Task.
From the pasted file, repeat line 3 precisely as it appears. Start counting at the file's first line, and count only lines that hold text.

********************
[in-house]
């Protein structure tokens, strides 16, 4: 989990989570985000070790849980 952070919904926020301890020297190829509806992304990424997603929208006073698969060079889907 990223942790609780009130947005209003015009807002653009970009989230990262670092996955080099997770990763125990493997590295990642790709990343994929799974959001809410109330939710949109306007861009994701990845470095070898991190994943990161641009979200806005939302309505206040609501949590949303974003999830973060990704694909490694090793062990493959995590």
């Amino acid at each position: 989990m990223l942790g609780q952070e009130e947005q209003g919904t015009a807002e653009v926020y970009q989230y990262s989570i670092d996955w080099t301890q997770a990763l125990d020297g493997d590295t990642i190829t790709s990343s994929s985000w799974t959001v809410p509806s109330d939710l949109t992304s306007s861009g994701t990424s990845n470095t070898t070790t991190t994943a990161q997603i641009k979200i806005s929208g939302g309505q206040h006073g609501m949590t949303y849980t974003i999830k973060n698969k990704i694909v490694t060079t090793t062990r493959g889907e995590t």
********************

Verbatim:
């Amino acid at each position: 989990m990223l942790g609780q952070e009130e947005q209003g919904t015009a807002e653009v926020y970009q989230y990262s989570i670092d996955w080099t301890q997770a990763l125990d020297g493997d590295t990642i190829t790709s990343s994929s985000w799974t959001v809410p509806s109330d939710l949109t992304s306007s861009g994701t990424s990845n470095t070898t070790t991190t994943a990161q997603i641009k979200i806005s929208g939302g309505q206040h006073g609501m949590t949303y849980t974003i999830k973060n698969k990704i694909v490694t060079t090793t062990r493959g889907e995590t």